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—Letters from the Frontline—Gazette provided GIs with hometown connection during World War II

Updated: Jun 4, 2021

Generations later, featured soldiers still

have descendants living in area

Charles Sisko and the "Bottoms Boys".

-Memorial Day-

As the conflict ramped up in the latter stages of World War II, towns and cities across America came to be dominated by news of its progress and casualties.

In towns like McKees Rocks and Stowe, hundreds of young men were enlisted to fight overseas, and many never made it home. During those uneasy years, soldiers stayed connected to their hometown through the McKees Rocks Gazette, which began publishing letters from stationed troops in each issue.

In turn, soldiers had the paper mailed to their stations, where they found comfort skimming through banal stirrings in the town and looked out for updates from neighborhood friends deployed elsewhere in Europe and the Pacific.

Sandy Saban and Vicky Batcha of the McKees Rocks Historical Society search through old copies of the Gazette looking for WWII letters. 

“There were tons of these letters,” said Sandy Saban, president of the McKees Rocks Historical Society. “Every issue had letters – it was its own section.”

Aside from the letters, war news bled into all pages of the paper, which also ran weekly updates on new enlistment, drafts, promotions and deaths. In 1943, the paper put out an 80-page special paying tribute to the town’s servicemen.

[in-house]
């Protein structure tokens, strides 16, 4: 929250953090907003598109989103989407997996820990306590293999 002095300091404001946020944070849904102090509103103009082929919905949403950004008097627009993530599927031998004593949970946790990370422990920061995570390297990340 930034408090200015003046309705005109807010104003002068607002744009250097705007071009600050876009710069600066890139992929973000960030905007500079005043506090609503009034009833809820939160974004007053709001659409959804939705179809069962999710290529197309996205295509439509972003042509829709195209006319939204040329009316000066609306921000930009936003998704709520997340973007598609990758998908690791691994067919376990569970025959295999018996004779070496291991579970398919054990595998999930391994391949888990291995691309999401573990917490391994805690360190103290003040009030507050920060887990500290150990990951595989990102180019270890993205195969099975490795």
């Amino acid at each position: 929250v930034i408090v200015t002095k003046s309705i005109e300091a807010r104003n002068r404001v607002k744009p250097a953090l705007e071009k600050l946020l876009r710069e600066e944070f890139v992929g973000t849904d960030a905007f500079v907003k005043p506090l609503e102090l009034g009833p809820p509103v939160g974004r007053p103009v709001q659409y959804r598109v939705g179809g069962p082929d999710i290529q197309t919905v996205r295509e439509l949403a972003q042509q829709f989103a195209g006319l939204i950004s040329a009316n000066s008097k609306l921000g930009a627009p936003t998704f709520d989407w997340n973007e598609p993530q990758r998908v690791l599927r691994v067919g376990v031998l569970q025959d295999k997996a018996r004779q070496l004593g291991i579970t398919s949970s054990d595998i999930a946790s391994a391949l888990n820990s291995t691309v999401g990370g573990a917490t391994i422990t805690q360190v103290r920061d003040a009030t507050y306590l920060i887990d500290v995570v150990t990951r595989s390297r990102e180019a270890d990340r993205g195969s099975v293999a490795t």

“The Gazette played such an important role… that’s how these guys stayed together during the war,” said Saban.

Charles Sisko


A child of Carpatho-Rusyn emigrants, Charles Sisko grew up in “the Bottoms” of McKees Rocks and signed up to military service in 1943 aged 18.

Enlisted in the 17th Airborne Division, Sisko was dropped into enemy lines from a glider aircraft in a daring escapade codenamed Operation Varsity. Sisko and the other infantrymen made inroads into Northwestern Germany, eventually capturing the industrial city of Essen, dubbed “the Pittsburgh of the Ruhr.” The mission accomplished its objectives but also claimed the lives of more than a thousand U.S. 17th Airborne and British 6th Airborne infantrymen in the process.

Before his deployment to Germany, Sisko was stationed in England, where he penned a short letter to the Gazette giving news of his whereabouts and asking for updates from his buddies among the “Bottoms Boys.”

“The Gazette is about the only contact I have with my friends who are scattered everywhere and I’m forever looking for someone’s name who may be in this vicinity,” Sisko wrote in a letter published in the paper. “I sure would like to bump into Metro Kadlyak who I’m pretty sure is either in the 82nd or the 101st Airborne outfit.”

Saban said her father never said much about his wartime experience, despite various attempts to get him to open up.

“I think he saw enough where he just didn’t want to talk about it,” she said.

Saban later learned more about her father’s military service through one of his comrades who after Sisko’s death in 1990.

One story Sisko didn’t mind retelling is preserved in a scrap of canvas he brought back with him after his discharge.

It came from the glider that carried him into Germany, and which, according to Saban, he felt he needed a piece of.

“He just cut it out, and took it with him,” she said. “That was such a Bottoms thing to do.”

Stephen Husava